A wealth of beauty to take in
This is one of those places where you suck in your breath, let out a low whistle and think, “So this is how the other half lives.” Nestled in the mountains, Thousand Oaks’ Hidden Valley might be called the millionaires’ bargain club.
What it’s about
First, let’s talk about what it isn’t. It isn’t the Sherwood Country Club, the premier golf community right next door that has drawn the likes of hockey giant Wayne Gretzky and Memphis Grizzly Mike Miller. Although many Hidden Valley residents no doubt play on the Lake Sherwood golf course, what they go home to is far more genteel, ranchy and less manicured.
Residents of Hidden Valley’s 60 or so homes -- including 10 in the gated White Stallion community -- are horse ranchers, gentleman farmers and hobbyist winemakers mixed in with captains of industry who just want a nice place to raise their kids. There is even a sprinkling of longtime homeowners living in more modest houses than the Mediterranean and English country mansions that are now emblematic of Hidden Valley.
Lots are a minimum of 20 acres, and the settings are straight out of a Grey Poupon commercial: long circular driveways, polo field lawns, tennis courts and service entrances.
Don’t be blinded by the wealth, said Kathi McLean of Re/Max Olson, Westlake Village. Many residents are here mainly for the family lifestyle, she said. “Having such large lots means ‘You want a soccer field?’ Out comes the tractor.”
Perhaps the most famous resident -- at least the richest -- is octogenarian David Murdock, who has repeatedly made Forbes magazine’s list of the planet’s wealthiest people. He owns Dole Food Co., the world’s largest producer of fruits and vegetables. Murdock built the Sherwood Country Club and is responsible for much of the area’s development. He lives on a 2,000-acre estate -- the biggest parcel in Hidden Valley -- high atop a hill overlooking land he developed.
Long before Murdock purchased the land in 1984, the Sherwood lake area already had a vivid history. Originally known as Lake Canterbury, the 165-acre lake got a name change after the area was used in the filming of “Robin Hood” -- starring Douglas Fairbanks -- in 1921, and people began calling it Sherwood Forest and Maid Marian Park.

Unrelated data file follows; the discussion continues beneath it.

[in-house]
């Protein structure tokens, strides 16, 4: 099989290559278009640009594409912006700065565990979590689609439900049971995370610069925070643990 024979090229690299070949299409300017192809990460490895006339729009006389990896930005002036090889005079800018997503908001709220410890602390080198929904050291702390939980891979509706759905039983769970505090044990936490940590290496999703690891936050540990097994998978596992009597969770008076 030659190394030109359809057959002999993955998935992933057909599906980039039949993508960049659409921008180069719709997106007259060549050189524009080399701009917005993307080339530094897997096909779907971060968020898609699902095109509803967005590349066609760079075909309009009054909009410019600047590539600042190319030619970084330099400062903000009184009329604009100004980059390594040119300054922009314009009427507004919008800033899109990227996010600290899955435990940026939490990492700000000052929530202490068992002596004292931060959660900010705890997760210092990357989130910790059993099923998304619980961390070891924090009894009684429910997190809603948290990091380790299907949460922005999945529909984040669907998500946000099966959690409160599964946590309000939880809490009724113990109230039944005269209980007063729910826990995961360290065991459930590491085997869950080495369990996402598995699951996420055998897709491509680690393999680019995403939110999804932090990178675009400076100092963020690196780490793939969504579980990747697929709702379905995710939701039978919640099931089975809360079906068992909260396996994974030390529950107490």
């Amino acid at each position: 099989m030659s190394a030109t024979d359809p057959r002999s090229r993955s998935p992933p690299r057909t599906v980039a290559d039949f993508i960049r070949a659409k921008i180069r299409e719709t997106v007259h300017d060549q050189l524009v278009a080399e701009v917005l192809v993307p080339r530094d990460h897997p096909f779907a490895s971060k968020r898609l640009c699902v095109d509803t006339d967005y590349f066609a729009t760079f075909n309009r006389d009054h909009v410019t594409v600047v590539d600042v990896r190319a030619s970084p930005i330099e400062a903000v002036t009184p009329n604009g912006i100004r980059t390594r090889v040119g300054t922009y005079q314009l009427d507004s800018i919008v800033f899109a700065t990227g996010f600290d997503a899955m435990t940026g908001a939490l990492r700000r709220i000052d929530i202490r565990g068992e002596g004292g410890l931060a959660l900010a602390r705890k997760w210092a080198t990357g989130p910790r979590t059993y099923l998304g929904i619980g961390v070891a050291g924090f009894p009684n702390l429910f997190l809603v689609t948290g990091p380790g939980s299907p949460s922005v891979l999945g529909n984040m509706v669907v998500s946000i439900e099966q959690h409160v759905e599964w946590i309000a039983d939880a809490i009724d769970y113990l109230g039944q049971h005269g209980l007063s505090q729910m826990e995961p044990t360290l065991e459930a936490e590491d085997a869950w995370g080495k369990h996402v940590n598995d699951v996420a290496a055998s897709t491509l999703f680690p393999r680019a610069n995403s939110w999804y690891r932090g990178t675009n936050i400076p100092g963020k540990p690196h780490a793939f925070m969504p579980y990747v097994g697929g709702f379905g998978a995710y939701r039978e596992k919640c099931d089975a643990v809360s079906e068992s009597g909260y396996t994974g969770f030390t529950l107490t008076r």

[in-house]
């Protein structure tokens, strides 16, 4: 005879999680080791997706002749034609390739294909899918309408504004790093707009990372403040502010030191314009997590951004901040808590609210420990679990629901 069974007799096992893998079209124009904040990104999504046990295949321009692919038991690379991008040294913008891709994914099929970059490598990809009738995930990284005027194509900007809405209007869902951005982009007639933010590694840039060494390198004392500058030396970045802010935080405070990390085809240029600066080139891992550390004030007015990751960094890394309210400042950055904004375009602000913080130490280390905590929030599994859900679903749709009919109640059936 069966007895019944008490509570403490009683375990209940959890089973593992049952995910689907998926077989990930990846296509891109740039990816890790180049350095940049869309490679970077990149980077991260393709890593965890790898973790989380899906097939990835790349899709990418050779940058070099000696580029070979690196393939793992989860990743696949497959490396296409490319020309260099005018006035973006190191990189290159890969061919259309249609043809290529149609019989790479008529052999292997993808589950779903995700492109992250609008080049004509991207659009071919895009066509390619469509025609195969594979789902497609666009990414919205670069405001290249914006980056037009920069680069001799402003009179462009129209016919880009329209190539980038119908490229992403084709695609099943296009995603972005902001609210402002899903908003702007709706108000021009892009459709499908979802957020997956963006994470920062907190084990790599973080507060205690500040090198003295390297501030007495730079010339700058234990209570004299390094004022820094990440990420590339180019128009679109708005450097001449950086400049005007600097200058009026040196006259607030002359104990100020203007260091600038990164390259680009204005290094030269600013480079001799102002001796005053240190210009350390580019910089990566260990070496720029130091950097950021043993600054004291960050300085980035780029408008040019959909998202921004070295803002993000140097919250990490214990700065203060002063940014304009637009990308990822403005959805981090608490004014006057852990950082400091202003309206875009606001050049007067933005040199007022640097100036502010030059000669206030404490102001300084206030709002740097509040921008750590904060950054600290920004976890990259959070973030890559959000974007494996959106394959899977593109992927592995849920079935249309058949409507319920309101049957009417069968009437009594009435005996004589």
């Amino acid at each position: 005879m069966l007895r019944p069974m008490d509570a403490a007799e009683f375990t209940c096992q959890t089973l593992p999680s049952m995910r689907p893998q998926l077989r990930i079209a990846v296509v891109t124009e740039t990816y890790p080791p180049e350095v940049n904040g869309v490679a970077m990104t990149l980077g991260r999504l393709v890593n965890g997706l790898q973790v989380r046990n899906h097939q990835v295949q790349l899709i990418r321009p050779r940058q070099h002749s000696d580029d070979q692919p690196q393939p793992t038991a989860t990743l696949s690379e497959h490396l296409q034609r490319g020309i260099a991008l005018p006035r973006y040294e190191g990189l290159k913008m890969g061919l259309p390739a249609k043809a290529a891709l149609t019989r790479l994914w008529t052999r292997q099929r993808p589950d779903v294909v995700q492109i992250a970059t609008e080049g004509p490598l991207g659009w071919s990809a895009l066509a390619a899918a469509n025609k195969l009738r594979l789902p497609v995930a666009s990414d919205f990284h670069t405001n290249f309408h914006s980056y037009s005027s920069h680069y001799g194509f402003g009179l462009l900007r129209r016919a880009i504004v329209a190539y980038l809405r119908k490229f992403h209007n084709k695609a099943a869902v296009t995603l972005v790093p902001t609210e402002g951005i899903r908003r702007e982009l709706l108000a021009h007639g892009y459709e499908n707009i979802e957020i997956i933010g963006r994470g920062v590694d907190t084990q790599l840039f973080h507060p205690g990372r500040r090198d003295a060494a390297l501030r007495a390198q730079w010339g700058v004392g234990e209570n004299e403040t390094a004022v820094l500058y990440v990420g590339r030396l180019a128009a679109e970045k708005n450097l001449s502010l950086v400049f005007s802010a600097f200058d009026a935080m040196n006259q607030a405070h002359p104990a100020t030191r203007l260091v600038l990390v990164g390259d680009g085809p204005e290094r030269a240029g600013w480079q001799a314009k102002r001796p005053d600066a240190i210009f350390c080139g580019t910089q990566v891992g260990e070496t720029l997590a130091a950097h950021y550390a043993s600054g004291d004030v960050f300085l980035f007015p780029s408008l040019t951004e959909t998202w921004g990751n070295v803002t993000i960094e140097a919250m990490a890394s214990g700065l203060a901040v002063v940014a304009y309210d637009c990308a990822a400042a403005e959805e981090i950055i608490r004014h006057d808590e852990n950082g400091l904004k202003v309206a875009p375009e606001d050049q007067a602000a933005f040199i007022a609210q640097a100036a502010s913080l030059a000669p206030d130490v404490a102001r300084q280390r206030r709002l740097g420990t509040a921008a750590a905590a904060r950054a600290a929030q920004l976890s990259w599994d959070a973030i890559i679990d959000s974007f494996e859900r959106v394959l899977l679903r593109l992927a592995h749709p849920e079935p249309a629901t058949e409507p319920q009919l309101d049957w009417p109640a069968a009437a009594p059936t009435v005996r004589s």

Who goes here?
This is a celebrity-studded neighborhood -- Jamie Foxx bought here recently, joining Tom Selleck and former Major League Baseball player Todd Zeile and his wife, 1984 Olympic gold medal-winning gymnast Julianne McNamara.
Sophia Loren owned a ranch here for many years but has since sold La Concordia; Sylvester Stallone was one of the original Hidden Valley owners. Hidden Valley is a “secret,” said Re/Max Olson agent Jordan Cohen. “Just compare this to Westside prices.”
No doubt it’s a relative bargain to those who shop for homes in the multimillion-dollar price range, but Cohen acknowledges that some people find the 30 miles or so to the studios to be just too far away from the hubbub. Others appreciate the fact that an $8-million home here would cost four times as much in Bel-Air and wouldn’t come with the peaceful acreage.
Only three properties are on the market right now. Some land parcels are also available.
The homes include a $7.9-million privately gated estate on 20 view acres with separate guest quarters, a sports court and a home theater. The 9,000-square-foot home has been remodeled over the last 18 months.
Also on the market is a 12,600-square-foot newly built French chateau with seven bedrooms and 12 bathrooms. It is listed at $13.9 million. The home is set on a promontory 1,200 feet above sea level that provides spectacular views. There is a 3-acre vineyard, a wine cellar, a home theater and a 2,000-square-foot master bedroom suite accessible by private stairway. The flooring is stone and hardwoods with hand-carved mahogany columns and cabinetry. There is a raised spa and a 40-foot creek that flows into a 30- by 60-foot infinity pool surrounded by natural rock.
The third available property, at $15.9 million, is still under construction. The estate has seven bedrooms and eight bathrooms in 13,500 square feet.
Hidden Valley children can attend public schools in the Conejo Valley Unified School District. Westlake Elementary scored 908 out of a possible 1,000 in the Academic Performance Index Growth Report for 2007. Colina Middle School scored 886; Westlake High scored 835.
Sources: Kathi McLean, Re/Max Olson, www.mcleanteam.com; Jordan Cohen, Re/Max Olson, jordancohen.com; api.cde.ca.gov.